It depends upon the facts and circumstances of each case whether the accused had the intention to cause death or knew in the circumstances that his act was going to cause death. The nature of the weapon used, the intention expressed by the accused at the time of the act, the motive for the commission of the offence, the nature and size of the injuries, the parts of the body of the victim selected for causing the injuries and the severity of the blow or blows are important factors that may be taken into consideration in coming to a finding whether in a particular case the accused can be convicted of an attempt to murder. Where the weapon used was a sharp-edged knife, the injury was grievous and was on a vital part of the body, the stomach, in which intestines came out and made the victim unconscious, and the injury was according to medical opinion, capable of causing death so that if the victim survived, it was by sheer luck, the intention of the accused was clearly to cause death. Thus, in a Supreme Court case of Bhupendra Singh v: State of U.P. decided in 1991, the evidence only established that the accused shot at the deceased but it was not known where the bullet hit and whether that injury caused by the said bullet shot caused the death.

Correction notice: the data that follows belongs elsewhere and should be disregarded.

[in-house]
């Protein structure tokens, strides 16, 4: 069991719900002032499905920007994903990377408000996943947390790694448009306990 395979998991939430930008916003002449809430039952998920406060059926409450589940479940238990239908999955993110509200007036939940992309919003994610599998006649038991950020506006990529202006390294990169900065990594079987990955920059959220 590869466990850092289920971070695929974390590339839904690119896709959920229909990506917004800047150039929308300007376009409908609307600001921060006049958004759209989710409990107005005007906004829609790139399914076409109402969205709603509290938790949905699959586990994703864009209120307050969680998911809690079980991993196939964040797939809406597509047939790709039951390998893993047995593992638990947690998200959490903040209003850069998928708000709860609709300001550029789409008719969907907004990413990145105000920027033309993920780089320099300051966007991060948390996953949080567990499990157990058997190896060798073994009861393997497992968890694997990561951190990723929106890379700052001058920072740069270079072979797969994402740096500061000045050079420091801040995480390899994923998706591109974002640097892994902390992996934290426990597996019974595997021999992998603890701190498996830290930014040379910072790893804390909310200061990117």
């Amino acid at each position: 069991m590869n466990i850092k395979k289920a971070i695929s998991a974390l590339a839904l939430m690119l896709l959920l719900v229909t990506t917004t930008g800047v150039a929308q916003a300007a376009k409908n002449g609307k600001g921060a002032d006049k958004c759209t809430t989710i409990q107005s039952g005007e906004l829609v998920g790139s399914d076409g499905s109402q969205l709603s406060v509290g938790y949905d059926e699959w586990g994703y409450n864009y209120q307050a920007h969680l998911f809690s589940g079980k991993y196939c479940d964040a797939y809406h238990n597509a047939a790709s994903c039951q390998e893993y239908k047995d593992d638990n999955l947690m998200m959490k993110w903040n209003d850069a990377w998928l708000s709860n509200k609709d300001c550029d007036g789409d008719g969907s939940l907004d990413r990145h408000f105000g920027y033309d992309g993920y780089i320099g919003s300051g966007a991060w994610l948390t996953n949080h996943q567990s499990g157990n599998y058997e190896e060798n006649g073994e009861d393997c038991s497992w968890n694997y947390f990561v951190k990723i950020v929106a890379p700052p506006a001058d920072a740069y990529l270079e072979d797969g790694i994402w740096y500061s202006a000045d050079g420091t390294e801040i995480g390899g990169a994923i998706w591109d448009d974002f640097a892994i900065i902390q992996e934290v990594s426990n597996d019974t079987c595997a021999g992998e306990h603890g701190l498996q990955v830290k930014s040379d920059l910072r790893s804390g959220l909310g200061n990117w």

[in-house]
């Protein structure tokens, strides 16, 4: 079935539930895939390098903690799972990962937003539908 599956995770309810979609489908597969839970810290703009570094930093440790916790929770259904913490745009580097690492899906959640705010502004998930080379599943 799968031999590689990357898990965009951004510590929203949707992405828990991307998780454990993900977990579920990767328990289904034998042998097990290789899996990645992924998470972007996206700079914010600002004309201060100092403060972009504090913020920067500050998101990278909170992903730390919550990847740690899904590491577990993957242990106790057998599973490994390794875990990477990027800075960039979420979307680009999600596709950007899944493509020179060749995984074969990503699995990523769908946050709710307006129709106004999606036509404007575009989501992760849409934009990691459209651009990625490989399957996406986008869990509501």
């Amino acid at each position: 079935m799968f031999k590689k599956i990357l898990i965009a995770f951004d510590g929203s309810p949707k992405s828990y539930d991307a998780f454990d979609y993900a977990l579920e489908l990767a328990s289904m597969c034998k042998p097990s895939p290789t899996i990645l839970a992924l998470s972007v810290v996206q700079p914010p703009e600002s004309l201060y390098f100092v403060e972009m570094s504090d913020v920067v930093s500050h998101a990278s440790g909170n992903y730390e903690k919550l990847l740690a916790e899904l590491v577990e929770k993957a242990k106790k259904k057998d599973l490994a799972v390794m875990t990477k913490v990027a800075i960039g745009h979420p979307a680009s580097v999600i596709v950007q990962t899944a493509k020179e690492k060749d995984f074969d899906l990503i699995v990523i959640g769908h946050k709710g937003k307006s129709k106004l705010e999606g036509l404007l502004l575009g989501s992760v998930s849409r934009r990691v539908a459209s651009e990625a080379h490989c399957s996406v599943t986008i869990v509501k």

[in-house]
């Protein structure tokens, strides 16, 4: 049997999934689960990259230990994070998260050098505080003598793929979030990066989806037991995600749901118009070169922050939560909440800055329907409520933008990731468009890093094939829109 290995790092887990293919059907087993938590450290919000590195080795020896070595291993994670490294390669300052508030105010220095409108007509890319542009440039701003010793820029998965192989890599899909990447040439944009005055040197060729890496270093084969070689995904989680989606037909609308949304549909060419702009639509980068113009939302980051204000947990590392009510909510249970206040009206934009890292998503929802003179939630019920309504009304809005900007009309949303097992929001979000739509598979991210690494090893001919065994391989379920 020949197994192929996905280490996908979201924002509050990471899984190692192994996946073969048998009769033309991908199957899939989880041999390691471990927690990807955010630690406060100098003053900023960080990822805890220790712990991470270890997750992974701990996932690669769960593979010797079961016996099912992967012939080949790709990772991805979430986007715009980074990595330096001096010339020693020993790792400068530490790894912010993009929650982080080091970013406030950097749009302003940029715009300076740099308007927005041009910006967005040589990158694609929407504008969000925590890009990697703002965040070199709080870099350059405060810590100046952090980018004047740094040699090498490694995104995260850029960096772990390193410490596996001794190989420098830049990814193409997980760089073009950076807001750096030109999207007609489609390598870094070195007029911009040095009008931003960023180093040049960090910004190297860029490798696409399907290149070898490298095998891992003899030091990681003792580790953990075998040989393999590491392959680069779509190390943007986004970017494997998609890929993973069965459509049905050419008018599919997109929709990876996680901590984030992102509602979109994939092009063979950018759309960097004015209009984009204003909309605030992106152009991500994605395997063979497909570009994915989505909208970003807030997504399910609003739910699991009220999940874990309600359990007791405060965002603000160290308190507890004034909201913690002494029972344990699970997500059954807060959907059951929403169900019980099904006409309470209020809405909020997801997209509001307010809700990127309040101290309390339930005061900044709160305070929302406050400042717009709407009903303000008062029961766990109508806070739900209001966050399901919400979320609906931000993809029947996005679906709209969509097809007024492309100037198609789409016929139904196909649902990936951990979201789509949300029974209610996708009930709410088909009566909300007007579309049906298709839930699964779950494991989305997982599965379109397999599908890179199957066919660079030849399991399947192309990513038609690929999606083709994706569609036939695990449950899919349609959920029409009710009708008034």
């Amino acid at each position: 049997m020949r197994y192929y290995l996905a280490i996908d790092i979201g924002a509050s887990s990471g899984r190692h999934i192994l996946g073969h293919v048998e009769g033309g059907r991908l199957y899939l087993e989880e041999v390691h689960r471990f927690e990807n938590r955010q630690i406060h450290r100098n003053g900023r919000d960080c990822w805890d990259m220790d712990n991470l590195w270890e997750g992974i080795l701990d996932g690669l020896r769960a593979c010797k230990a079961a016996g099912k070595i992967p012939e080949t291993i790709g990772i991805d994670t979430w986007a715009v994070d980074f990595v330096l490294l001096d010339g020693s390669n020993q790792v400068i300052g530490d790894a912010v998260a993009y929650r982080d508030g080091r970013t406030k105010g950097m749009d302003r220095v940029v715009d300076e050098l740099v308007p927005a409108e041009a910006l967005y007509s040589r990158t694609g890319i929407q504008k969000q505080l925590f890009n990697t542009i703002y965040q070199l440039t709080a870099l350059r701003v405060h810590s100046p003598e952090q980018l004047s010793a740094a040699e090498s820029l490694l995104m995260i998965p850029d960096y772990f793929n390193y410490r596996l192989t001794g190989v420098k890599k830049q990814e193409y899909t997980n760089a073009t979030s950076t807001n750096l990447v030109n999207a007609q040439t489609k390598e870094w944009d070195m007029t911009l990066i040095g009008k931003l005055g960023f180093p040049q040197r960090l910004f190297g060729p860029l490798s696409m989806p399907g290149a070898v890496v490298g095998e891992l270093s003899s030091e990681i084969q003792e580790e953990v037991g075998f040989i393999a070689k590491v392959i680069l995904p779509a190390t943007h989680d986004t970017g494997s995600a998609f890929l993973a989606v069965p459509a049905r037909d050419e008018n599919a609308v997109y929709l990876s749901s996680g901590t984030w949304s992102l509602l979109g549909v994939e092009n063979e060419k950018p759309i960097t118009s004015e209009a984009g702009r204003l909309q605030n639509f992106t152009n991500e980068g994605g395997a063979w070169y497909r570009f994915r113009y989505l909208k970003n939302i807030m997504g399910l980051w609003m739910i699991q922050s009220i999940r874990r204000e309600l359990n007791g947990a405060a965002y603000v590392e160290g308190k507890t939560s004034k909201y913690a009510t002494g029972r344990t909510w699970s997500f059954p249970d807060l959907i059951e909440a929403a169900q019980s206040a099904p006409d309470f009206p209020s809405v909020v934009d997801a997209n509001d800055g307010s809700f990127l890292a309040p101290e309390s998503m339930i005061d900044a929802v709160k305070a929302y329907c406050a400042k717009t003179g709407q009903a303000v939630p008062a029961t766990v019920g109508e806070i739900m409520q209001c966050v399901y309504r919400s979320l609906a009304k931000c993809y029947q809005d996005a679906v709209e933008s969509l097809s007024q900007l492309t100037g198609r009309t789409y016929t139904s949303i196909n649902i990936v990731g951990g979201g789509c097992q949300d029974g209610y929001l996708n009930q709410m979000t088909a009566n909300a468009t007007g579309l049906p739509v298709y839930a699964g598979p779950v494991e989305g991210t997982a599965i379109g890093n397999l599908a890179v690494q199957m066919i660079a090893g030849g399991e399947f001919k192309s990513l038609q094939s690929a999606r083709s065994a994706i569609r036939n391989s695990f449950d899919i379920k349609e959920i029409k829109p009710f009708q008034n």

Even in the case of shooting by rifle unless the evidence shows that the particular injury was caused by the same and that injury is sufficient to cause death, the offence under Section 302 could not be said to have been made out. In the circumstances, therefore, it could not be said that the accused was guilty of offence under Section 302 of causing death of the deceased. However, while the accused shot at the deceased there could be no doubt either he had the intention to kill him or at least he had the knowledge that the act could cause the death. All the witnesses also say that the shot by the accused brought down the deceased to the ground.